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Fall Injuries

By Bjarne Lühr Hansen PhD, MD and Philipp Skafte-Holm MD, Mentor Institute

Especially in the spring, many children are injured. It may be the in the playground, cycling or at sporting activities. Children are very active and will therefore often get injuries. Meanwhile, play and sport is important for the child's physical and social development. Here the child learns to use his/her body and to deal with friends.

Accidents when cycling has become more and more common. When a child bikes - often by 20 km / h - and hits a car, it may cause serious damage. Children's heads weigh much compared to the rest of the body, and therefore they fall upside down. Since it unfortunately also is common for kids to ride bikes without helmets, there are many serious accidents on the bike.

Most people know a child who very often gets into trouble - the so-called "accident birds". It is true that there are special "unfortunate" children, often injured, but they are thankfully rare. All children can get in an accident. This is because children's vision, hearing and perception of speed and assessment of distances have not developed before they reach school age. Knowledge of children’s development has led to the following rules of thumb:

• Children are ready to ride bikes when they are 5 years old
• Children are ready to cross a street with traffic when they are 9 years old
• Children can ride a bike in traffic when they are 11-12 years old

When the child falls and hurts itself the parents are often worried that the child has fractured a bone or injured a joint. Children have very strong joints and ligament whilst their bones are less strong. It means e.g. that a twist of the ankle will with adults lead to a sprained ankle and with children, this could lead to a broken bone. A broken bone is therefore more common with children than with adults.

If the child can move normally after a fall or a blow and plays as usual, there has occurred no serious damage. If the child on the other hand does not want to use the arm or will not lean on the leg, you should suspect a fracture or a sprain.

A fracture typically shows with immediate pain when the bone is moved (e.g., when the child lean on the leg or moves the arm). The most common fractures with children is in the forearm down by the wrist, in the lower leg down by the ankle joint and by the elbow. When you get a bone fracture, you get immediate pain, swelling and ache. Typically, the child will not lean on the leg or use the arm due to pain. If you press the bone, severe pain occurs.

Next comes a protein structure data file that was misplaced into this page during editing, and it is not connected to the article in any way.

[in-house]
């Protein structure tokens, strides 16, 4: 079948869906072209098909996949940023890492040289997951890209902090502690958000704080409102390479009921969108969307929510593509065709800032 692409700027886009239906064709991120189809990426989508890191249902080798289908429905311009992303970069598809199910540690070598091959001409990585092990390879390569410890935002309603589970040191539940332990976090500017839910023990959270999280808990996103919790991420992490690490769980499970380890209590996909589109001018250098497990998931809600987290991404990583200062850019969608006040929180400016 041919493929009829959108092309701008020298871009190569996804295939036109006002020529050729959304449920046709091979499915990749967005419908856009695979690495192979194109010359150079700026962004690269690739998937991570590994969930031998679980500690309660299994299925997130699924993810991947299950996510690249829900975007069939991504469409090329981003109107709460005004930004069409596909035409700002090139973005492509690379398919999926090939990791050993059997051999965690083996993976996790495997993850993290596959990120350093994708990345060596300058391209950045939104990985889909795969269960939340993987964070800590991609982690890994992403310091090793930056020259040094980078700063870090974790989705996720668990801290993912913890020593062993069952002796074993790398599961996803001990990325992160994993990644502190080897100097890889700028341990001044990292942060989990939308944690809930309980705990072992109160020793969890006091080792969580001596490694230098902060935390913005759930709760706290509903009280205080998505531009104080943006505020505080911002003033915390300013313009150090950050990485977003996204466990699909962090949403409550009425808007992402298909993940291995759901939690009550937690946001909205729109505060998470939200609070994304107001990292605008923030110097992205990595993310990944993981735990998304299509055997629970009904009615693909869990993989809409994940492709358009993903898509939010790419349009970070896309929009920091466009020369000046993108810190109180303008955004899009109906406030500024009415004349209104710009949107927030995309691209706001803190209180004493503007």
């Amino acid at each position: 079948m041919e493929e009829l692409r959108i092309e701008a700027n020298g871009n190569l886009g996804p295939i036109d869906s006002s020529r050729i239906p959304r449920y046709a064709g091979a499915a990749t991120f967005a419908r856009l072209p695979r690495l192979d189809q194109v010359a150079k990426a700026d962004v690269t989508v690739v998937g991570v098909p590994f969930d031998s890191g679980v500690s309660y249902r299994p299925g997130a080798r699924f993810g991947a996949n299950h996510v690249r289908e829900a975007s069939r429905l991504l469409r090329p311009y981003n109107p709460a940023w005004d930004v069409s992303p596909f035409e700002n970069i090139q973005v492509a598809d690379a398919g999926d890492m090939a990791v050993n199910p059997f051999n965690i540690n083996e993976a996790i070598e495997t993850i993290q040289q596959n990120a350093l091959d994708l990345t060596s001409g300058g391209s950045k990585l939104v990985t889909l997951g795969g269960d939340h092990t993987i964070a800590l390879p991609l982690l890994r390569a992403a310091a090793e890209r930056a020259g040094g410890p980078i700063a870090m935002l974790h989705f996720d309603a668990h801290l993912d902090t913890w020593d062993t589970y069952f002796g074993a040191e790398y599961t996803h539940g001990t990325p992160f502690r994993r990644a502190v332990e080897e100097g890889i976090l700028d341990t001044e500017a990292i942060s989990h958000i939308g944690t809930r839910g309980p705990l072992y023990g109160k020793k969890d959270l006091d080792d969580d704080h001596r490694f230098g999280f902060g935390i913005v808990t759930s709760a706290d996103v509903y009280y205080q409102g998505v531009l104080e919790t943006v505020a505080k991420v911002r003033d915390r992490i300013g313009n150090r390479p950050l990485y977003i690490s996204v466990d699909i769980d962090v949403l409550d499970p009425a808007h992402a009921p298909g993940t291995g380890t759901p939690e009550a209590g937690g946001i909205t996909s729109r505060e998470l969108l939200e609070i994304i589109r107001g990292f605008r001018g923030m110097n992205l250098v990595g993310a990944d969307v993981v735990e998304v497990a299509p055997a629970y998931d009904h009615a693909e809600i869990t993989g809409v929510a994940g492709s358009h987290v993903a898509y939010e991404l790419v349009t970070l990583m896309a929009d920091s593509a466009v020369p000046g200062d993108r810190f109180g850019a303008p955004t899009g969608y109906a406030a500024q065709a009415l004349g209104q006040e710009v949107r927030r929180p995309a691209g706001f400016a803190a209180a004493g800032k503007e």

A sprain shows when the child immediately after the accident cannot move the joint without pain. This is how you can distinguish between a bone fracture and sprain of a joint. After a couple of hours, the joint swells and there will be pain. The most common sprained joints are foot, hand and finger joint.

Another common injury with children is overload that can occur when you repeat some movements. No matter which sport the child practice there will always be a risk of overload. The most common overload injuries are in the knee and foot joint. Typically, the child complains about pain sometime after the movement has started and after a break for a couple of days, the pain disappears.

Muscle injuries are common among the older children. A so-called pulled muscle occurs when some of the threads in the muscle bursts. An accumulation of blood occurs around the pulled muscle. The accumulation of blood appears around the pulled muscle. The accumulation of blood appears as swelling and soreness. The child complains about pain when moving the muscle. Pulled muscles in shank, thigh and shoulder-muscles can occur when the child plays football or handball.

Click here to read about how you evaluate your child

What can you do?

Cooling, tight bandage, rest and lifting the injured body part are the most important forms of treatment – weather it is a fracture, sprain or a pulled muscle.

Cool the place where the injury is with cooling-bags or ice cubes for at least 30 minutes. Put a tight bandage around the injured place and let it stay on for a couple of days until the soreness is gone. Remove the tight bandage during the night when the child is sleeping. The injured child should rest for 1 - 2 days without straining the injured area. Remove the bedding and put up the injured leg or arm to 45 degrees for a couple of hours. You might need painkillers. Remember that children under the age of 2 years cannot have painkillers without the doctor’s instructions.

Contact the doctor tomorrow

If there still is heavy swelling and pain.

Contact the doctor immediately

If the child is still in pain in spite of your own treatment. If you suspect that there is a fracture on the bone.